argues cannot be recycled like waste. Operation Sunga Zvinhu through the
metal lock talks about how the state made life difficult for ordinary
Zimbabweans by undertaking the operation.

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What went wrong for business in 2005?

Zim Independent

THE year 2005 could be described as one of the most difficult for businesses
in Zimbabwe. Shortages of foreign currency, fuel, power and water all
contributed to massive loss of production and at times the closure of
companies. Luxon Zembe, Zimbabwe National Chamber of Commerce (ZNCC)
president, spoke to our senior business reporter, Shakeman Mugari on the
state of business in 2005 and next year's prospects.

Mugari: How would you describe the year 2005 from a business perspective?

Zembe: I would say this was the most difficult year for business in
Zimbabwe. We saw the whole thrust of the turnaround failing to achieve its
goals. The minor gains of 2004 were reversed this year. Foreign currency
supply almost dried up to the extent that at one time the auction system
could only meet 3% of national needs. The inflation rate also increased
drastically while interest rates climbed up to more than 450%. From a GDP
point of view, we are still in the negative.

Mugari: What other problems did business face this year?

Zembe: There was a shortage of everything. There was no fuel, water and
power. Power outages actually intensified while water became a scare
commodity with other areas going for more than three months without water.

Mugari: What caused all these problems?

Zembe: This was an election year. And we must realise that during an
election year politicians put everything aside to win an election. This is
one of the most unfortunate aspect of Zimbabwean politics - the economy does
not take centre stage in an election. In other countries leaders are
evaluated on the basis of the state of the economy, the standards of living
and employment. Voters in other countries use the standard of education,
health and transport system to choose their leaders. That is why I don't
believe we have a leadership in this country.

Mugari: What do Zimbabweans use to evaluate their leaders?

Zembe: Well they focus on relationships, associations and tribal issues.
There is a culture of the politics of hatred in this country. That is why we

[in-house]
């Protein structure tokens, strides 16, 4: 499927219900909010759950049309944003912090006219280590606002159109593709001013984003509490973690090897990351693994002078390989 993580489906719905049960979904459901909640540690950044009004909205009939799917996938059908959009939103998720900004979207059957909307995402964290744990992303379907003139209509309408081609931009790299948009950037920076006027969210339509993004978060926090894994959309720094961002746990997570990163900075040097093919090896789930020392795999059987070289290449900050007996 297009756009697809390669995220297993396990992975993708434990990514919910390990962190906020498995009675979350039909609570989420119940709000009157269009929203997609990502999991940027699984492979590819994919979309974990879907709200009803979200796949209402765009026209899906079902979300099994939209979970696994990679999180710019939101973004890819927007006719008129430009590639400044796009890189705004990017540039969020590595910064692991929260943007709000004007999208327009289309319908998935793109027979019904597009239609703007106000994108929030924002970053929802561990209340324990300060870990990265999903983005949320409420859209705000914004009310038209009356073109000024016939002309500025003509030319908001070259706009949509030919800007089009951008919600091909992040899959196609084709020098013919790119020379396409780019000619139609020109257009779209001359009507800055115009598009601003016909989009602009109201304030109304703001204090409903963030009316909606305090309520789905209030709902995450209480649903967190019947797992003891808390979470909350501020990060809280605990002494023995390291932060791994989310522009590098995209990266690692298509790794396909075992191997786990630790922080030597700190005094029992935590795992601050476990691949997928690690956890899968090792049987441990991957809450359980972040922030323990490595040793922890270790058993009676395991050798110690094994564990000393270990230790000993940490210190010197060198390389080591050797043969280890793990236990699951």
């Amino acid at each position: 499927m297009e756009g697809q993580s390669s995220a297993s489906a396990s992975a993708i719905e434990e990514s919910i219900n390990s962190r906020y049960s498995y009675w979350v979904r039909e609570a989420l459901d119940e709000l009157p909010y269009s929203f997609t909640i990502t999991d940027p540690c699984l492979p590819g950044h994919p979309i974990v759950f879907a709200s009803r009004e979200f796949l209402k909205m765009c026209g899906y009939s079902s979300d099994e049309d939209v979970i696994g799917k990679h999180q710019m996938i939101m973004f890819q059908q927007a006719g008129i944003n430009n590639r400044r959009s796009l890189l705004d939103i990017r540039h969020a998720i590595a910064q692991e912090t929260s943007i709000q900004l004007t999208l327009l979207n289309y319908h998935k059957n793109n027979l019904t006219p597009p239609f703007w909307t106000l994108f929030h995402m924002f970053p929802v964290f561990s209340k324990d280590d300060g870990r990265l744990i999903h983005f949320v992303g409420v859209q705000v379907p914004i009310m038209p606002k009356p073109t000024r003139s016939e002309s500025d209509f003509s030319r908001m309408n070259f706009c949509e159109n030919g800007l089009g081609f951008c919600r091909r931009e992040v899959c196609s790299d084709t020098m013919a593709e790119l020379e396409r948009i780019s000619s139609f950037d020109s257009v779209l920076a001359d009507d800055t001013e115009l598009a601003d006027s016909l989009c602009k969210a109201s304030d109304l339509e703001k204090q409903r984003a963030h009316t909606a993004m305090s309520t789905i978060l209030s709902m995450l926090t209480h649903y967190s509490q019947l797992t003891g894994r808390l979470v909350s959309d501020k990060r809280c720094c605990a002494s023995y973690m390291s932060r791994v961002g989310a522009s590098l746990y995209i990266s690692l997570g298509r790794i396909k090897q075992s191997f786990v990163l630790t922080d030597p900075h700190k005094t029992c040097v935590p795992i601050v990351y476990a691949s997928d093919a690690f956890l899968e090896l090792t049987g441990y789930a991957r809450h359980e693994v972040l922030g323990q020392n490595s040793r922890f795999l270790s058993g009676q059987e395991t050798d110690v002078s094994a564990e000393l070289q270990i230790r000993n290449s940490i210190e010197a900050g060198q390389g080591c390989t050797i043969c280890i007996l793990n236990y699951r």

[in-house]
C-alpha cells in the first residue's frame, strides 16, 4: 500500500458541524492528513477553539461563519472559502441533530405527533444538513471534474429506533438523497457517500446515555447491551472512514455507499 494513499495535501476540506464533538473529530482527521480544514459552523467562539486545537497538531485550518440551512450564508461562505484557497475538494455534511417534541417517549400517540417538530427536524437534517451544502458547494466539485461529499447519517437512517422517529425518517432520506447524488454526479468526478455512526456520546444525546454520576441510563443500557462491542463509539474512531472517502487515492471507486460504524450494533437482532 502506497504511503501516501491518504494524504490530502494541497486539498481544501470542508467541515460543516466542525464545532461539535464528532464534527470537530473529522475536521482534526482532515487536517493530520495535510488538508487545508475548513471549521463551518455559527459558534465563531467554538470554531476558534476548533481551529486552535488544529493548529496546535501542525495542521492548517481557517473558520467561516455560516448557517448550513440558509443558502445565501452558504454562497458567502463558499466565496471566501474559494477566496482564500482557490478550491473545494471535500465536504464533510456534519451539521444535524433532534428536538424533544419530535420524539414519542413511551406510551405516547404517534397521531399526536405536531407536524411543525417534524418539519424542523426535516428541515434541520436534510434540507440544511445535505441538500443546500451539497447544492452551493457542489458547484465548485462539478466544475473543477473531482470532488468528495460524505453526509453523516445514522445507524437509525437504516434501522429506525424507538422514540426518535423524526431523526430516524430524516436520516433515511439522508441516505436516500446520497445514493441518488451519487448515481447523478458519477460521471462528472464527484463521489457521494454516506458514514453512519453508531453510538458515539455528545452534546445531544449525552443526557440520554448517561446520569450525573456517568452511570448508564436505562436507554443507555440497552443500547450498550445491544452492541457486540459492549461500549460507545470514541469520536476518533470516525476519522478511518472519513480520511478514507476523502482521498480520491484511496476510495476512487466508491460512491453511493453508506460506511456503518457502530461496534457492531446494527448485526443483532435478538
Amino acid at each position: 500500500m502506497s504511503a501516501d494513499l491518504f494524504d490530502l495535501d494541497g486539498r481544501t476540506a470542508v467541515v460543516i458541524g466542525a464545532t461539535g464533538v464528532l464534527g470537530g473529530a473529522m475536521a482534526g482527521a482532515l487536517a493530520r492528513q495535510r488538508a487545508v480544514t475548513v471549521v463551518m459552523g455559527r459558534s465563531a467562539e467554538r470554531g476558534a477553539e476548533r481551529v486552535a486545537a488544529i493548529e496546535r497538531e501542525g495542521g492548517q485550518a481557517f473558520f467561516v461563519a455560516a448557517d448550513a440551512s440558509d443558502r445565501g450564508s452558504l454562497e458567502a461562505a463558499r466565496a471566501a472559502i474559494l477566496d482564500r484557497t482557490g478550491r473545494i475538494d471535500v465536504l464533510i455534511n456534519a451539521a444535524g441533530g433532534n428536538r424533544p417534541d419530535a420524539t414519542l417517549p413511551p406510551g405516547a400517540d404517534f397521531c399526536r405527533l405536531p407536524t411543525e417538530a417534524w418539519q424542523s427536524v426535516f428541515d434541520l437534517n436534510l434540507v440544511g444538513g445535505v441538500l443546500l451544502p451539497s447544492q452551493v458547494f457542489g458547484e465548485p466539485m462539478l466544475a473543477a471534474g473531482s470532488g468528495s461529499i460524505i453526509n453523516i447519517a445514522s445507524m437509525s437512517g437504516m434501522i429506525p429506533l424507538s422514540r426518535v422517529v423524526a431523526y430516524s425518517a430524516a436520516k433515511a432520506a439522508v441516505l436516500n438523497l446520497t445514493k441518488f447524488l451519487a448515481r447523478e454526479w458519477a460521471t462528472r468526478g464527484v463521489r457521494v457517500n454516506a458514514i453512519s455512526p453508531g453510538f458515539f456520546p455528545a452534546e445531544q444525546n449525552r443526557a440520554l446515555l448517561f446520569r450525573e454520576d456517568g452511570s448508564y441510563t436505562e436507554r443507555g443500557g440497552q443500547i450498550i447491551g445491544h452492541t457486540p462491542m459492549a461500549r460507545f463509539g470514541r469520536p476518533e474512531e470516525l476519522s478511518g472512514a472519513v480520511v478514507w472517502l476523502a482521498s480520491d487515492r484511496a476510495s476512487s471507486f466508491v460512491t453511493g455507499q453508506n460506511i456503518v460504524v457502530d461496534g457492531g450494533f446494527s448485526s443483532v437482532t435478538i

don't elect leaders in this country, we elect comrades. We put personal
interests at the forefront. People are forced to look at their personal
interests. They believe if they vote in so and so they will lose their land
or property.

Mugari: What were the other causes of the crisis?

Zembe: We had wrong people occupying land. That is why we failed to raise
agricultural production despite pouring billions into the sector. We have
people without skill, resources and passion for agriculture. They are
occupying the land for political reasons. That is why after free land they
want free tillage, free fertiliser and free seeds. They want everything
free. In the end they are only working to feed themselves and not the
nation. They are merely subsistence farmers.

Mugari: So what is to be done?

Zembe: We need to go back to the Utete (Charles) report which recommended
that we resettle these people. I am not saying people should be removed from
their land. What I mean is that there must be a clear distinction between
land for resettlement and for business. That did not happen when we started
the land reform and we are still suffering from those effects of omission.

Mugari: How about government policy, did it have an impact?

Zembe: Oh yes, it did the damage. In August 2004 President Mugabe said the
reform had ended but we have witnessed fresh farm invasions. We have seen
massive disturbances on productive farms. The fiscal and monetary policies
were not compatible. We also had these command policies that are killing the
economy. We still have price controls on commodities like sugar and fuel. As
for fuel, we have four prices that are being used.

Mugari: What are those prices?

Zembe: We have $11 000 as the price for the privileged farmers who then sell
it on the black market instead of using it to till their land. We have $23
000 as the price for the lucky ones who have contacts in government. We have
the US$1 as the price for the rich who can afford to get foreign currency.
Then we have the price for the desperate ones which ranges between $100 000
and $150 000 per litre.

Mugari: Other policies you could say also affected business this year?

Zembe: Money supply growth. Government kept on printing money to fund its
bloated debt. The RBZ also contributed to the inflation surge with its
quasi-fiscal actions. It was pouring money into parastatals and local
authorities like confetti. That pushed inflation to new heights of over
500%. It is clearly unsustainable.

Mugari: President Mugabe declared 2005 a year of investment. Looking back,
would you say there was any investment?

Zembe: That has not materialised. We of course have a few Chinese here and
there but that is for their own benefit. In real terms we have not seen any
investment whether local or eternal. There were some mergers and